To directly improve and enrich the cultural lives of the 1.2 million deaf and hard-of-hearing individuals who live in the Los Angeles area by providing exposure and access to professional theater, filling a void for deaf artists and audiences; To serve as an institution for the discovery and exploration of artists' identities and stature; To create, share and preserve a legacy of deaf culture through the medium of Sign Language Theatre.
Deaf West Theatre (DWT) productions feature deaf and hearing actors joining onstage to tell stories in a seamless ballet of movement, American Sign Language (ASL) and spoken - or sung - English. In addition to offering deaf theatergoers unparalleled access to these cultural events, we greatly influence mainstream perspectives of the culture and ability of individuals who are deaf or hard of hearing. Recognized as the premiere sign language theater in the U.S., DWT consistently sets the standard of innovation for inclusive theatrical experiences of the highest quality.
With the most theater production awards of any deaf theater in the nation, DWT was the first intimate theater company in the history of the LA Stage Ovation Awards to win both Best Play (A Streetcar Named Desire) and Best Musical (Oliver!) in the same year (2000). That same year, we won the distinguished "Polly Warfield Award for Most Outstanding Season" from the Los Angeles Drama Critics Circle. In recognition of DWT's bi-lingual and bi-cultural educational programming, Artistic Director Ed Waterstreet accepted the International Fete d ‘Excellence Gold Medal Award for Cultural Education in Theatre in Geneva, Switzerland in 2002. With our groundbreaking musical adaptation Big River: The Adventures of Huckleberry Finn, we popularized the ASL musical form with two major Southern California productions, a national tour, and a Broadway run which earned two Tony nominations and a Tony Honor for Excellence in 2003 among other awards and accolades too numerous to mention. In October 2005, the U.S. Department of Health and Human Services selected DWT for the Secretary's Highest Recognition Award for "bridging the gap between the deaf and hearing through theater." The awards and attention we’ve received stand as testament to the passions and talents behind the ensemble as well as the organization's capacity to sustain excellence over the past 20 years.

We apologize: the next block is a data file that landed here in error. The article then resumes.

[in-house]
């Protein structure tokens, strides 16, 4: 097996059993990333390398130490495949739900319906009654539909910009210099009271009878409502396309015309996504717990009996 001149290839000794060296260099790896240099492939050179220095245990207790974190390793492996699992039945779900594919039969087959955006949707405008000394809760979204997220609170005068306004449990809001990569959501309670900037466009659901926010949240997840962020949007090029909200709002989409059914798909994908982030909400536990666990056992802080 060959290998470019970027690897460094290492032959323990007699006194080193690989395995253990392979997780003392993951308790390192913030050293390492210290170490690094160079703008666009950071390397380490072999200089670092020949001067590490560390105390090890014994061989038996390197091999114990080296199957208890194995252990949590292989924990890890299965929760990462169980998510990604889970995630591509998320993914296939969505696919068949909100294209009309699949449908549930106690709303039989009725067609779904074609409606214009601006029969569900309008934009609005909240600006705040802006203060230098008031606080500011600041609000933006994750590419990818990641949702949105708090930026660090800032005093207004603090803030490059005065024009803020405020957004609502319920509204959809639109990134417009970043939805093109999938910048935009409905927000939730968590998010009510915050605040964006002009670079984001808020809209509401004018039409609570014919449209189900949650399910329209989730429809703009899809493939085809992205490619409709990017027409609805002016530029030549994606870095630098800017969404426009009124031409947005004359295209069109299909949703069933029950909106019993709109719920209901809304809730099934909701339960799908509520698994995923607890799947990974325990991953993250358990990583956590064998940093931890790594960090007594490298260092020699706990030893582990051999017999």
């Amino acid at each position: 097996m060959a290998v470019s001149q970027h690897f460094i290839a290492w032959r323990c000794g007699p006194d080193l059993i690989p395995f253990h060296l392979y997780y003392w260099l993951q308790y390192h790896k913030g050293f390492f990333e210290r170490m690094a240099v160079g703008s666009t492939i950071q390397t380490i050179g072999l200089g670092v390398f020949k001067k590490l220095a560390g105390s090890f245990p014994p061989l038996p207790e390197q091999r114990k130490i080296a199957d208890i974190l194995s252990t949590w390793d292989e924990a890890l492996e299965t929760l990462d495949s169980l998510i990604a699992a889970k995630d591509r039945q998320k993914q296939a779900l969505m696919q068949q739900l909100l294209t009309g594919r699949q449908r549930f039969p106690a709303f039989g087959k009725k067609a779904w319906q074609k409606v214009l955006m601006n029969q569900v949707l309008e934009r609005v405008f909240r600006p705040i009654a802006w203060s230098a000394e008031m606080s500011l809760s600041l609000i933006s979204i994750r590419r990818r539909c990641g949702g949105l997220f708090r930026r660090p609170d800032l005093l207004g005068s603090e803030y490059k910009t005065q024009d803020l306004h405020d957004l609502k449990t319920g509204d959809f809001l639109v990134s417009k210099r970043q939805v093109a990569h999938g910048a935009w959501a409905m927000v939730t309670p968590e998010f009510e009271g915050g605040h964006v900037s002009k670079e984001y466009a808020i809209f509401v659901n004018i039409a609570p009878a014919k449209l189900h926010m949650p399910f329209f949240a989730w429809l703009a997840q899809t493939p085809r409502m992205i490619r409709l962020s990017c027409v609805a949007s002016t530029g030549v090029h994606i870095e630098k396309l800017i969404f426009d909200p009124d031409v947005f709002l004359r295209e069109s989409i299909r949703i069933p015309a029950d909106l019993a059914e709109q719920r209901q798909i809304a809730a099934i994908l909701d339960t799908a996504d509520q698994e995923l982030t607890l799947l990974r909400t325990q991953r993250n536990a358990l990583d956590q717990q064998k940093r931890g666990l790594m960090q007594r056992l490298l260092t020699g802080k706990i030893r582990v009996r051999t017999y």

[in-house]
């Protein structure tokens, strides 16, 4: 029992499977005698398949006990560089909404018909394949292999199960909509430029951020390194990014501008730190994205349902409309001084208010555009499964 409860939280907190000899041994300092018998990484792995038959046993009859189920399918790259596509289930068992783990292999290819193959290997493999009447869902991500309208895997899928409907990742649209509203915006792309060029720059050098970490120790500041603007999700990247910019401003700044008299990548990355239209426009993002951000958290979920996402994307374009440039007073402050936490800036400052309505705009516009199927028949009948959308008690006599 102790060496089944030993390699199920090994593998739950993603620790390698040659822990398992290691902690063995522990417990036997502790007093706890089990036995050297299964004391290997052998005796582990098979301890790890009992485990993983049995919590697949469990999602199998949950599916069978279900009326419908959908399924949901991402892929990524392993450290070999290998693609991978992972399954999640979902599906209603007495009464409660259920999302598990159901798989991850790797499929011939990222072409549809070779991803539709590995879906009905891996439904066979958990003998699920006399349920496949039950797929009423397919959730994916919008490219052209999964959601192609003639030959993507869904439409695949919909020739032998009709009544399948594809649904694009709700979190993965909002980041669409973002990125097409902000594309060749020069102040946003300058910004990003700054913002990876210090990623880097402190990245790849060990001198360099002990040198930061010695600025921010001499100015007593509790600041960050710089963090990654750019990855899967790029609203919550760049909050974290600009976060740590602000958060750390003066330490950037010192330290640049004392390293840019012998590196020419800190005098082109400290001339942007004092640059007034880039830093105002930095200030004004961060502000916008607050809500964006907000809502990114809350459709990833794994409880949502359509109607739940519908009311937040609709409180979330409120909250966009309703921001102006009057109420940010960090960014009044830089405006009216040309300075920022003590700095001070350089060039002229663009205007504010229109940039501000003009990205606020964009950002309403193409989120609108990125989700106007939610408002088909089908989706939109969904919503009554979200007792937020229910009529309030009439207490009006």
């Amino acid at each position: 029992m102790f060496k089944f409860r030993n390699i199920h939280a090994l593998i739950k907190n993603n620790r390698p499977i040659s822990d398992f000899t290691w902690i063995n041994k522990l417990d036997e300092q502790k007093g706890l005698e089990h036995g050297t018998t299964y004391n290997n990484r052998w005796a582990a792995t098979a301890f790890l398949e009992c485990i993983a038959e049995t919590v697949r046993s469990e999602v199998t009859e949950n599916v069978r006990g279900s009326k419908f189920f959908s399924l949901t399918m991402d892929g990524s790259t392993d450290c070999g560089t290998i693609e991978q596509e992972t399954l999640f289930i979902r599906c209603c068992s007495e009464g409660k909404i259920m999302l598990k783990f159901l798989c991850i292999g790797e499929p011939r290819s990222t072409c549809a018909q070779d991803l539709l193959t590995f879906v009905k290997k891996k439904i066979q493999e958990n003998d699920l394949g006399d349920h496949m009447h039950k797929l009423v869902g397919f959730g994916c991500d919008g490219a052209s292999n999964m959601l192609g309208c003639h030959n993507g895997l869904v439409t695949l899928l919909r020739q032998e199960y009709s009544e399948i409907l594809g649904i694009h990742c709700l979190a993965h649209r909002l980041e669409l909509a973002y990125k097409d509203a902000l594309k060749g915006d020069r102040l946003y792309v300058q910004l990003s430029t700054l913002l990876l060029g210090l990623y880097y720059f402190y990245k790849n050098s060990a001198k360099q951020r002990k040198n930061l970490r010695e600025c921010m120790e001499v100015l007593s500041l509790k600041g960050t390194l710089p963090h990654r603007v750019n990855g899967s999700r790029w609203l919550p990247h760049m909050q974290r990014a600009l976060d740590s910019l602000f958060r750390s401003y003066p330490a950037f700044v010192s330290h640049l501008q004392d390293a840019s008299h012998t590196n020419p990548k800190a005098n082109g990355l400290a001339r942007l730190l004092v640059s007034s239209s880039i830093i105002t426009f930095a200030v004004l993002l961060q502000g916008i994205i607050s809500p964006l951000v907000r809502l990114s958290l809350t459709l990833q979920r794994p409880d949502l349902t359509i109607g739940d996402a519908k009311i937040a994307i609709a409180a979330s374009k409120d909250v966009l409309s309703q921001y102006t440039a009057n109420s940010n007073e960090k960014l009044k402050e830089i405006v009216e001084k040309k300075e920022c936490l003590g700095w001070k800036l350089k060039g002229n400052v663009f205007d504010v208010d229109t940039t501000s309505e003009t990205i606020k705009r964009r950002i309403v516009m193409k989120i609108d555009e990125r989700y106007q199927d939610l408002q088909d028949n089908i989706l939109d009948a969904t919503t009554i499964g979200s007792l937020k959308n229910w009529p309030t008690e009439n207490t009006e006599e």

DWT also co-produces plays with regional theaters, Broadway houses and touring companies to present major productions of ASL adapted works. In January 2009, we collaborated with Los Angeles’ prestigious Center Theatre Group on a sign language adaptation of the Tony Award winning musical Pippin which premiered at the newly renovated Mark Taper Forum.
Concurrent with our productions, Dramatic Gestures outreach program increases literacy levels and raises awareness about Deaf culture with the Los Angeles school system. Annually, our productions offer performances for middle and high school students, which provide students with access to professional theater and direct contact with theatrical professionals. In-School Workshop residencies, in which a deaf teaching artist serves as a role model and educator to students, are 10-weeks in duration. ASL Story Time sessions take place in elementary classrooms and feature deaf teaching artists telling beloved children's stories in ASL. These efforts provide meaningful learning opportunities that support classroom curricula for over 1,500 elementary to high school students annually. Through orientation workshops and standards-based study guides provided by DWT, teachers receive resources that help support their classroom objectives.
In addition, we play a supportive role within the theater community by promoting full access to deaf and hard of hearing audiences to theater as an art form. We often offer sign language theater experts to work with companies around the U.S. to provide hands-on assistance for their productions.